A Farewell to Winter

I don’t think animals worry a lot. Even when there’s snow covering the green grass in April, the birds are moving right ahead with nesting and the groundhogs just wait for some afternoon sun to dispel the chill. The animals simply move ahead with life, providing for their own needs and starting a 2018 generation of new animals.




I’m sure that I was more worried than the animals around me as I stretched, looking steeply uphill into the trees, contemplating the first long climb of what would be a very long run. I’d always wanted to attempt a run around the perimeter of North Park, here in the Pittsburgh suburbs and today had seemed like the best day possible for it when I’d woke to snow-draped trees and buildings. I didn’t know how long the run might really be either. After years of running around the park, I still have only a guess at its outer dimensions. All these things – birds, snow, and endless back-country trail were swirling in my mind as my stride became a running pace and I began the ascent.

A mere three minutes later, I was out on a sun-drenched meadow at the top. My tracks were the first tracks in the snow up here – I don’t think many visitors to Pittsburgh’s largest park even know this meadow exists, so even on fair-weather days I’d never seen anyone else up here. The millions of crystalline sparkles from the last snow of the Pennsylvania winter assured me that I was in for a fine run – it would be a day well spent. I wore shorts and a light shirt but by the time I’d made the first rise, cold was not a problem. The chickadees cheered for me as I shuffled forward through the snow.

It’s been a good winter. I was able to keep up some semblance of a running program from January first on – a new-year’s resolution that turned out to be achievable. It’s always nice to be ready for long runs when the first warm days of April arrive, instead of spending these finest days trying to get the legs back in condition. I fished quite a bit through this winter too, taking advantage of several weeks of ice cover to get out on my favorite lake and drill holes. For me, there are no better days than the ones in which I wake in the snow beside the lake and have holes drilled before sunrise. Just before the ice became too soft to trust, I spent a night sleeping under the stars in the middle of the lake, fishing holes cut beside my snow bed, owls and coyotes talking to eachother across the frozen expanse. My morning run was a tight little circle out on the ice in snow boots – just for warmth, really.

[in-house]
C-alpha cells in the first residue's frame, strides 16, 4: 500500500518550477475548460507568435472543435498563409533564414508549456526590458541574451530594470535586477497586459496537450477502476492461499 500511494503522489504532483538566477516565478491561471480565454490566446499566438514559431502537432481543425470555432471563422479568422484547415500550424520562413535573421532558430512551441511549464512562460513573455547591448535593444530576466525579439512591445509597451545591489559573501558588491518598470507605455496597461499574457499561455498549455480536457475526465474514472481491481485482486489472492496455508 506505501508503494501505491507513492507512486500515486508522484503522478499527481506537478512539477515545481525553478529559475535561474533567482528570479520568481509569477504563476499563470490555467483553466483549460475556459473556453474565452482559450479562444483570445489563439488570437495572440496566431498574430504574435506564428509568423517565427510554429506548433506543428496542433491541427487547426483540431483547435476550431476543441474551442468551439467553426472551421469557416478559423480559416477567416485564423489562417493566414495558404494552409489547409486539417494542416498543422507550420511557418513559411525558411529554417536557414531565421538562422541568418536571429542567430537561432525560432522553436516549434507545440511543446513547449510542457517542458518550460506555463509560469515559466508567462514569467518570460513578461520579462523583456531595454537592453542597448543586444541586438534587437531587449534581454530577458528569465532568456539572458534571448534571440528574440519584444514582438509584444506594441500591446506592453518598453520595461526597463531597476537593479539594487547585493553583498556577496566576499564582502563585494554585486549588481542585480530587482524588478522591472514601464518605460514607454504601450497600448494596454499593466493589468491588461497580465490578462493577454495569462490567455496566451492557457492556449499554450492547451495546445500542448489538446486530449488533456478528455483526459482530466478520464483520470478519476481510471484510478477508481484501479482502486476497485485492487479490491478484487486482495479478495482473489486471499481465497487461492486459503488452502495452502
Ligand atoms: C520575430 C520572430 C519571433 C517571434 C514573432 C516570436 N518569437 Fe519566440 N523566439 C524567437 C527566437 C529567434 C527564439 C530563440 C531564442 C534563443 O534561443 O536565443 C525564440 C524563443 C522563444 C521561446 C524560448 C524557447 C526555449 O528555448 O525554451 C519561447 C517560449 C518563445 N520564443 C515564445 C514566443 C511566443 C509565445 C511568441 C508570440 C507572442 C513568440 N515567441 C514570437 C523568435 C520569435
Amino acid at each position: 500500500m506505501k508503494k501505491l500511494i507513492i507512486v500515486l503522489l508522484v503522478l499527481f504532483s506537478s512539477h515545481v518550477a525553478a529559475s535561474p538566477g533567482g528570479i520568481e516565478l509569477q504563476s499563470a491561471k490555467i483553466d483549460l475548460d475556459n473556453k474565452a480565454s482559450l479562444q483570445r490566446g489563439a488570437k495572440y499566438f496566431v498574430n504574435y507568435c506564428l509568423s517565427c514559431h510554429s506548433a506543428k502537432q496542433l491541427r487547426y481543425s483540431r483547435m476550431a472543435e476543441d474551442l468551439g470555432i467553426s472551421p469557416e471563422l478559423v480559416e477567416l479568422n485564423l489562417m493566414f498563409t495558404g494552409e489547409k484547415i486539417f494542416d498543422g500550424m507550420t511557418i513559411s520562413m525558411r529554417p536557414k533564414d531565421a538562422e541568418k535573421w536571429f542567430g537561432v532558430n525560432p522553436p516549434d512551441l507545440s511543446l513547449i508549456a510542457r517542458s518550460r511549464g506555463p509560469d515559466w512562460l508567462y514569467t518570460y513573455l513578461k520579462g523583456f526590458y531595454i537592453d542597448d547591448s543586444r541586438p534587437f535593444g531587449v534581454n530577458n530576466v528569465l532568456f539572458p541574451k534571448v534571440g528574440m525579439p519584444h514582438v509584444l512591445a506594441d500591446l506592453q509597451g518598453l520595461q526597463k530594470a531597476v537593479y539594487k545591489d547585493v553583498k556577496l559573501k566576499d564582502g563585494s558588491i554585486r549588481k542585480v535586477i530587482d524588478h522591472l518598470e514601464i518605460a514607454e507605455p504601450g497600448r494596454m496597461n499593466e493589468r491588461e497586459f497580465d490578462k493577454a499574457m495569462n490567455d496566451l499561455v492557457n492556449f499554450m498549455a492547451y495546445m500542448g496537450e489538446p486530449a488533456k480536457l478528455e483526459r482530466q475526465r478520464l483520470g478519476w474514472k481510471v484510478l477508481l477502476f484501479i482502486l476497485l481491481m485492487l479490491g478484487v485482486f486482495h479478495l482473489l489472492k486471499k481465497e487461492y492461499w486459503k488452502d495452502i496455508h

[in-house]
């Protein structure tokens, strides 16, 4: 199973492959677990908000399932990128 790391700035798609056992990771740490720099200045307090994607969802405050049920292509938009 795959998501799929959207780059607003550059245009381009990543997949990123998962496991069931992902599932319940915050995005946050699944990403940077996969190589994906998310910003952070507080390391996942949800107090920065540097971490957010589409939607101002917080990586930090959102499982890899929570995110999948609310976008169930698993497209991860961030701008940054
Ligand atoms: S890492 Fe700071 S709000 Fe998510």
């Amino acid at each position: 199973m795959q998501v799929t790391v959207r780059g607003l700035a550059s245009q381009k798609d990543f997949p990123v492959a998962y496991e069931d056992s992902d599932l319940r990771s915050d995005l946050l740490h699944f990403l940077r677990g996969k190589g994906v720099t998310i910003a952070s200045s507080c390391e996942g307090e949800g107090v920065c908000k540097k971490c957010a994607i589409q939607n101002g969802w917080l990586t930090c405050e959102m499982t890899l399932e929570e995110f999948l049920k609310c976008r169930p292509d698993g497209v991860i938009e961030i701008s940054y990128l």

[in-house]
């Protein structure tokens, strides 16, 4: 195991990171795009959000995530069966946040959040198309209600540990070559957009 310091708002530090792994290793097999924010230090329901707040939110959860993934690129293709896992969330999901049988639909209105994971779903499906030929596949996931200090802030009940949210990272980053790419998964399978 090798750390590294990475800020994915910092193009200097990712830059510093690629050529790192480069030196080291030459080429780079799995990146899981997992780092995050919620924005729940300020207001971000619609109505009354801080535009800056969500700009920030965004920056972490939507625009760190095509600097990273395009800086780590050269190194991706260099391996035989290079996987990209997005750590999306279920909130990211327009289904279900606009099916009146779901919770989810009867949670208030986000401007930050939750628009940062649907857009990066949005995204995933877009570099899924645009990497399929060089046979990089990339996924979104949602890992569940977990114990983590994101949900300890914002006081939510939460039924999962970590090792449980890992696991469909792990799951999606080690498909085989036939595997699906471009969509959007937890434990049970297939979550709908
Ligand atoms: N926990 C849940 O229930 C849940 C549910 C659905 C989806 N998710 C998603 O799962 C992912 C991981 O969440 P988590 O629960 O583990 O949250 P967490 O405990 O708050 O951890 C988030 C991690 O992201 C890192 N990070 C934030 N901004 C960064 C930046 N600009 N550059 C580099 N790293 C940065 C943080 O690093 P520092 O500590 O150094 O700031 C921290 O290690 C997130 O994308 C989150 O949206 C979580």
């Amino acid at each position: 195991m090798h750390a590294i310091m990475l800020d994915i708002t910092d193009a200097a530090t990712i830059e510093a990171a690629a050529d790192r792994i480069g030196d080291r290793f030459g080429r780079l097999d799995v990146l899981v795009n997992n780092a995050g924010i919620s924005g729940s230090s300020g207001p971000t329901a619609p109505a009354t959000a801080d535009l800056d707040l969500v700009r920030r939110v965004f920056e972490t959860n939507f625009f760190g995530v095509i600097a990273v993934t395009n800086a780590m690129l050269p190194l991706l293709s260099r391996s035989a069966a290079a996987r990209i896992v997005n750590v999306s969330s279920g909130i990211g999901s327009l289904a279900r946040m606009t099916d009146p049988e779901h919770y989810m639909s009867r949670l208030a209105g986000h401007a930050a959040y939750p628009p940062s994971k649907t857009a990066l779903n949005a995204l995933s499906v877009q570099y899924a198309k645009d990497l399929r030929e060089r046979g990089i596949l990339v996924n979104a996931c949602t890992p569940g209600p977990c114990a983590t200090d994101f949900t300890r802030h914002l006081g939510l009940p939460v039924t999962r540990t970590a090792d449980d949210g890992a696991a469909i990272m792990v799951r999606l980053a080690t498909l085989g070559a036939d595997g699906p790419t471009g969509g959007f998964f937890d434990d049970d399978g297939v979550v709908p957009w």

But today seemed like the end of my winter. I paused as I’d been doing all morning and scooped a little snow to dissolve slowly in my mouth – a good source of hydration as I carried only one water bottle. This snow would be gone by sunset as would the coldest season, I suspected. The second long climb took me up through a white barberry corridor – the corrosive sun wouldn’t reach this place for hours yet. My legs were already straining and I felt that this might be a shorter run than I’d imagined. At any rate, I’d known from the outset that I wouldn’t really be completing the loop today. My longest run recently had been about ten miles and the loop would be, at the very least, twice that long over fairly tough trail. The chickadees welcomed me to a second summit and I paused to tweedle back a greeting. The chickadees seem to fit well with a snowy forest.

I was still making tracks in the snow, still the first person to pass this way and soon a third climb was behind me as I circled another high meadow. Now I traversed the headwaters of Rinaman Run – out, around, up and down for three miles or so, pausing only to socialize with the towhee couple who’d moved into a certain thicket here the week before. They told me, in a long series of peeps, that spring was no doubt here. Simply seeing them seemed to confirm this.